Business growth doesn’t just happen and it doesn’t just happen for free. Company growth requires a significant investment of time, effort, and money when you consider all the things that factor into next-level business. For example, hiring new employees, expanding operations, buying more equipment, etc. Growth is also risky, You don’t want to grow your business straight into the ground by growing too quickly without a plan to access the cash you need to support it.
How are businesses defining growth? How are they attaining it? And what can you do to support growth with positive cash flow? A recent study be E-media found that businesses define growth in a variety of ways:
- Increased revenue 36%
- New product lines 36%
- Mergers and acquisitions 33%
- New locations 24%
- Global expansion 21%
- More full time employees 19%
The study also looked into how businesses go about attaining that growth and found the most common strategies to include:
- Strategic partnerships 64%
- New marketing initiatives 61%
- Mergers and acquisitions 50%
- Research and development 41%
- Moving into emerging markets 25%
No matter how you define growth or what strategies you use to attain it, there is one thing every business needs to reach their growth goals– cash flow!
As mentioned previously, you need to make a lot of investments when you grow to cover rising overhead and capital investments, but money just doesn’t grow on trees. So how can you access the cash you need to not only cover your costs as they are today, but even more to reinvest into growth initiatives?
While selling more is usually the first thing that pops into your head, bringing on more customers and increasing sales may not be the answer if you sell on credit terms. Why? Because according to CFO Research, only 27% of companies collect 90% or more of their total yearly sales within payment terms! that means that the remaining 73% struggle with timely credit and collections which translates to slow cash flow and insufficient working capital. If you have a hard time getting paid within terms, here are 6 ways to turn things around in you’re A/R department and resources to help you make it happen.
Improving debt collections procedures: For many companies, efficiencies and effectiveness is what makes the difference in how quickly they are able to collect outstanding accounts receivable and there are some simple ways to improve those areas. Here are 17 things you should be doing right now to reduce outstanding A/R.
Run credit checks on all customers before extending a line of credit: By ensuring that the customers you extend credit to are in good financial standing can reduce late payments, disputes, and bad debt write-offs considerably. Selling to customers on credit is always risky, but there are ways to manage that risk, for example:
- Require customers, both new and existing, to fill out credit applications any time they ask for credit terms. Be sure your application requests references and you follow up with them. Feel free to use this credit application template!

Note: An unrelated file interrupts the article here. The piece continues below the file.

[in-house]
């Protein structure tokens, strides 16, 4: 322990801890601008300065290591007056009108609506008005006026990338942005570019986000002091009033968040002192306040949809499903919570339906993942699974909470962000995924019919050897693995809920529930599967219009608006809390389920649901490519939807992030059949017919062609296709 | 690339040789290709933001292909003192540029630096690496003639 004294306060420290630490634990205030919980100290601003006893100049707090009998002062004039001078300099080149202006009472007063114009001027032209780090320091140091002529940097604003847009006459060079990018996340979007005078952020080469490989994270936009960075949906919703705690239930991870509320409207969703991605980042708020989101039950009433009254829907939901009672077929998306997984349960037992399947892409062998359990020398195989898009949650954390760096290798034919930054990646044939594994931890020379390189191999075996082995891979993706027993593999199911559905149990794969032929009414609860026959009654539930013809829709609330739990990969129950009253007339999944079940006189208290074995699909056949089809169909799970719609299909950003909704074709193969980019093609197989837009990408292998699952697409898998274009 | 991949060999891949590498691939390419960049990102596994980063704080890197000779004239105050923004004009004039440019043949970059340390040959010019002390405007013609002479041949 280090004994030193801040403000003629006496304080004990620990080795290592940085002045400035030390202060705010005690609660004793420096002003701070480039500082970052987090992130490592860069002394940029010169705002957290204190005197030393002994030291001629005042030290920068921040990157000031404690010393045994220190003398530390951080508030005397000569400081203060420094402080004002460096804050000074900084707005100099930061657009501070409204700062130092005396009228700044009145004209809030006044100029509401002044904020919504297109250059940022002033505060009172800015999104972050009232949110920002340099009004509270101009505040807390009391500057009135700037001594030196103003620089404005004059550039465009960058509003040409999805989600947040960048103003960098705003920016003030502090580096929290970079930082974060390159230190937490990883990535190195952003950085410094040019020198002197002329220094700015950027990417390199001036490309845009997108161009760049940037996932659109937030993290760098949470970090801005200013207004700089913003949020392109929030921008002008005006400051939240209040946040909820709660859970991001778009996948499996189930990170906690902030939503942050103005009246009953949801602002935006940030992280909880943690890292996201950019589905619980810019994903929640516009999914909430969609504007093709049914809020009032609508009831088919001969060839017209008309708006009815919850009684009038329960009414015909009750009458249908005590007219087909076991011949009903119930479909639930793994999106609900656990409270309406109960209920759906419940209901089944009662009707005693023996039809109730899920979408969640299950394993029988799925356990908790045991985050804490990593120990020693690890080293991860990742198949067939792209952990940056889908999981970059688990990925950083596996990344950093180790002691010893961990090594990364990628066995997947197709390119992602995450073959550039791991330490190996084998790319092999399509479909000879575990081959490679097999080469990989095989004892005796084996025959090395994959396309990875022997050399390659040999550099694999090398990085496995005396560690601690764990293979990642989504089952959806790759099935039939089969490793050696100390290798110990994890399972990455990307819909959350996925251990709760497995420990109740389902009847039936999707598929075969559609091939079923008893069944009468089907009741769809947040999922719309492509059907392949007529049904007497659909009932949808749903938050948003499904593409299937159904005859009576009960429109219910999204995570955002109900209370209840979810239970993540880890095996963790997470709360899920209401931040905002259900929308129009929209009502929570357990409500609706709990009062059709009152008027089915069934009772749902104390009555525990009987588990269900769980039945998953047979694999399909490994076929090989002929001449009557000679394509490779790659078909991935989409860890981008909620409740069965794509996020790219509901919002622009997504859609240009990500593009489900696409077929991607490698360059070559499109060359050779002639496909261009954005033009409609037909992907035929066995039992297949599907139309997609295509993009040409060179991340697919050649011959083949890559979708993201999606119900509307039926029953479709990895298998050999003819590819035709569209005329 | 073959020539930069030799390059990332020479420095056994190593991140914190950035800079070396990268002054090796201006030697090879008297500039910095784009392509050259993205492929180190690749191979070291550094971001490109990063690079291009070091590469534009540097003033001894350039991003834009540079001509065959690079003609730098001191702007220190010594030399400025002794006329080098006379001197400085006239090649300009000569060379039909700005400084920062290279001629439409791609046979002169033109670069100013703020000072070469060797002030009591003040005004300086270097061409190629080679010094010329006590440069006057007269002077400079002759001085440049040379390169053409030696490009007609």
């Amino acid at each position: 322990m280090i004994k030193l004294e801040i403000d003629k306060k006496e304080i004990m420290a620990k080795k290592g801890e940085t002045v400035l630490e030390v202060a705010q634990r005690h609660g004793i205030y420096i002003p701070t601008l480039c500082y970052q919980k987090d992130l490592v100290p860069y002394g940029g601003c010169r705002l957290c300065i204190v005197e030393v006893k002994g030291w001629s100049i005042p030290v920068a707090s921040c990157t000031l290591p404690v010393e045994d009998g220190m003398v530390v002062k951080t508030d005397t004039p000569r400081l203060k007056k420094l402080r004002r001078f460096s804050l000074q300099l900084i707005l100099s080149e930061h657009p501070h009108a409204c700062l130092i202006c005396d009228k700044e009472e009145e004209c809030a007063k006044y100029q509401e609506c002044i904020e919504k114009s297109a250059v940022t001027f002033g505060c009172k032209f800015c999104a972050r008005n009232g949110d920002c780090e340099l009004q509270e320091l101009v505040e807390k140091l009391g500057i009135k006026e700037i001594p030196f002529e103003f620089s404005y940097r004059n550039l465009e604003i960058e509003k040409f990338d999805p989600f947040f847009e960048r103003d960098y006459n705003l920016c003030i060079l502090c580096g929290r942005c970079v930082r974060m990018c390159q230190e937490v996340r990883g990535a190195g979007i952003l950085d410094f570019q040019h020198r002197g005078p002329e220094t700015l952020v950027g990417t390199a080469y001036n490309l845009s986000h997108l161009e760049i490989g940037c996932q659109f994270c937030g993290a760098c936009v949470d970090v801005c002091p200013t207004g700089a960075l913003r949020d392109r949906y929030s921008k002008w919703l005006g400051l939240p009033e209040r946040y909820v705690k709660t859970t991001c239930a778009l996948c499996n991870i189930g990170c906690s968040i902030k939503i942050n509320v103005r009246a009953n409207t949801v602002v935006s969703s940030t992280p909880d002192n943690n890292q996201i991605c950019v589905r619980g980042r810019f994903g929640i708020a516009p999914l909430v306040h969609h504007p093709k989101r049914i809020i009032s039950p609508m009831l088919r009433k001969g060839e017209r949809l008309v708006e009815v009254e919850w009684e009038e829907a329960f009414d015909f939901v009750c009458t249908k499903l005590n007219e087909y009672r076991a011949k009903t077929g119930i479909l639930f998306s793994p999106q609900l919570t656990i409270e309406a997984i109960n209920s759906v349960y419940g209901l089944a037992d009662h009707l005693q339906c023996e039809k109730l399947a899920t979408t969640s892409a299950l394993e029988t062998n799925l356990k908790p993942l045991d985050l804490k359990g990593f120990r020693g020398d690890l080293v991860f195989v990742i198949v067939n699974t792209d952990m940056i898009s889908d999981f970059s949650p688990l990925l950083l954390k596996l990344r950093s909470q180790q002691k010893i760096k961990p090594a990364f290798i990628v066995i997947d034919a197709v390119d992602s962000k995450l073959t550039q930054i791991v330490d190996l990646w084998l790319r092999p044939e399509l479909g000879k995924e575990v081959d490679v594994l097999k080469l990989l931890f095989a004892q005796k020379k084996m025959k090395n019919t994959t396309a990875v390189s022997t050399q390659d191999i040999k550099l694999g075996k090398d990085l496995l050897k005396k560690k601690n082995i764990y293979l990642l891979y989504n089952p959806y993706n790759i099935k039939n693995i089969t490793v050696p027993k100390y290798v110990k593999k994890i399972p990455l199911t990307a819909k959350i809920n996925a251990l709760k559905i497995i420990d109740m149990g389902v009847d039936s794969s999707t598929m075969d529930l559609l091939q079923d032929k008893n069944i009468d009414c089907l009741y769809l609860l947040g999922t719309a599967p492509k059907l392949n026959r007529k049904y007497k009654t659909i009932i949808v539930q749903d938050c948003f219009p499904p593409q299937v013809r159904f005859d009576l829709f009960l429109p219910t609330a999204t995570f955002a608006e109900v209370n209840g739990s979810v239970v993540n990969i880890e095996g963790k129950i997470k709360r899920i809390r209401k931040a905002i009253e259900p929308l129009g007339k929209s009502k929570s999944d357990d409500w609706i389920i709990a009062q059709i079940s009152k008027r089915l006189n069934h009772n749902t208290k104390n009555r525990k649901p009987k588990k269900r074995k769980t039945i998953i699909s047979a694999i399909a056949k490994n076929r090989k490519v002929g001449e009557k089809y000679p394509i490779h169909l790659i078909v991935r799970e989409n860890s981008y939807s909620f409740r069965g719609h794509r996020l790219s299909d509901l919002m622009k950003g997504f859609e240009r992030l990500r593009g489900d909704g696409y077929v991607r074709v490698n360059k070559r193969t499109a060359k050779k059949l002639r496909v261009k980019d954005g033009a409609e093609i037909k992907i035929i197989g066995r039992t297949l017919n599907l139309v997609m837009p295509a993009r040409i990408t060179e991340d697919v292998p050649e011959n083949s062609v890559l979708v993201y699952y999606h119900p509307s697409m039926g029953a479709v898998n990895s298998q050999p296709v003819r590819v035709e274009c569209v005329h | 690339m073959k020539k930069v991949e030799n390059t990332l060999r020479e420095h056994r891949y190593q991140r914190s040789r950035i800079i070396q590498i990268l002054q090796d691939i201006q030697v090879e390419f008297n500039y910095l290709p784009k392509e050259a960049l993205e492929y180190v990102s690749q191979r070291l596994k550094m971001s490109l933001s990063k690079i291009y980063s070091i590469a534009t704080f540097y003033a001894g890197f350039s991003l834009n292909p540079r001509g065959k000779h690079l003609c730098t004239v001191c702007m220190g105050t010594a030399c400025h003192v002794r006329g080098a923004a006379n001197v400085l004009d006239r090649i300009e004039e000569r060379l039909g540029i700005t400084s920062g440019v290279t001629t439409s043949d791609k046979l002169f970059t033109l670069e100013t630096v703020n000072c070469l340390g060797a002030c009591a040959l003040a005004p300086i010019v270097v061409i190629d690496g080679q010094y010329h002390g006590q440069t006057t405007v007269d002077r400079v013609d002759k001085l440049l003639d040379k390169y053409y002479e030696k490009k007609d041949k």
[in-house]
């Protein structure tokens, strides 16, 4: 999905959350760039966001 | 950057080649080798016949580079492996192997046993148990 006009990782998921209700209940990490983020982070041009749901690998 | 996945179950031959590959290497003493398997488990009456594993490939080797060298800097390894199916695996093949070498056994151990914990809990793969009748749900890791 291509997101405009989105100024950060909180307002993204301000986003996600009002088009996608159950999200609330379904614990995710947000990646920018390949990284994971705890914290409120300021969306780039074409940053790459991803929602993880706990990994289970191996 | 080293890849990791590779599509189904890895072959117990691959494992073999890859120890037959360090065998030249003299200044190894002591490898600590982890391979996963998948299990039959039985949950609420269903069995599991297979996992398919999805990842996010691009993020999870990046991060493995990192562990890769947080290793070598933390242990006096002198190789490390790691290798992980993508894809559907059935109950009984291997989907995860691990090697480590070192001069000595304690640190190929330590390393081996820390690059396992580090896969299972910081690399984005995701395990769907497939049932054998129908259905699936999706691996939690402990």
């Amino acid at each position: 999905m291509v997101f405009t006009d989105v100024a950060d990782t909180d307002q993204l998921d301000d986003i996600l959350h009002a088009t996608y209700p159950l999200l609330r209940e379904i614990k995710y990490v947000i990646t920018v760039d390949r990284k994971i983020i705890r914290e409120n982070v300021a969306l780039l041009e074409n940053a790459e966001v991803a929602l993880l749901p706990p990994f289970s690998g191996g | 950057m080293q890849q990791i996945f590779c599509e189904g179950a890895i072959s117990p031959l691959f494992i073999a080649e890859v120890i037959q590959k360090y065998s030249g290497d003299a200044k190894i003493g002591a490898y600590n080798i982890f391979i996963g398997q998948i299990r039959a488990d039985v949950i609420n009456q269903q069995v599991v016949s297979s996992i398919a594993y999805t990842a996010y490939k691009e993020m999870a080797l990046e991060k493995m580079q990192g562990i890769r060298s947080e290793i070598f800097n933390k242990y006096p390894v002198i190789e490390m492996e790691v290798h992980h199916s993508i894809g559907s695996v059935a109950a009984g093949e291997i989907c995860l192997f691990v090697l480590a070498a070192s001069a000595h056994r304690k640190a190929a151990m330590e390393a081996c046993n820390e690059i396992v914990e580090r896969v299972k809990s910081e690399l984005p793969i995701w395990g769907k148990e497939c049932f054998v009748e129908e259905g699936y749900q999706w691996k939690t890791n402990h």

- Follow these proven best practices to business credit management.
Adhere to policies and procedures while setting credit limits: If you do not have a credit and collection policy it’s strongly recommended that you write one up. It can be as short or as in depth as you’d like but if written and used strategically, a credit and collection policy can become an invaluable tool for your sales and credit management teams. Learn how to write an effective policy in our 6 step guide.
Work as a team: Building an effective accounts receivable management team is not easy, there is a lot to think about. For example, you want the right number of people focused on A/R to get results, but you do not want to increase overhead unnecessarily either. If you’re wondering how many people you should have focused on collecting invoices, this staffing guide is for you. Another thing to think about is how your credit managers and collectors can (and should) work with the sales team. Why? because you can reduce credit risk when sales and A/R work together.
Automate processes: There is a lot to do in the accounts receivable department if you want to increase cash flow; like sending weekly or monthly statements, following up on issued invoices, tracking broken promises, settling disputes, and much more. If you’re doing this all manually with aging reports, spreadsheets, and your accounting system then you are working harder, not smarter. With an accounts receivable management software system, you can ensure all of your A/R activities are scheduled, monitored, recorded, controlled and measured. Learn more in this article, “8 ways A/R automation software helps you do your job better.”
Track and measure your Days Sales Outstanding (DSO): This will help you figure out how long it takes you to get paid after an invoice is issued so you can make adjustments to credit terms, and can serve as a success metric. It is possible to track and calculate this manually, but a dashboard for accounts receivable management can make this process much more accurate, efficient, and provides even more insight into critical A/R performance data.
Learn more tactics for increasing cash flow & discover new tools in our Resource Center, click below to enter.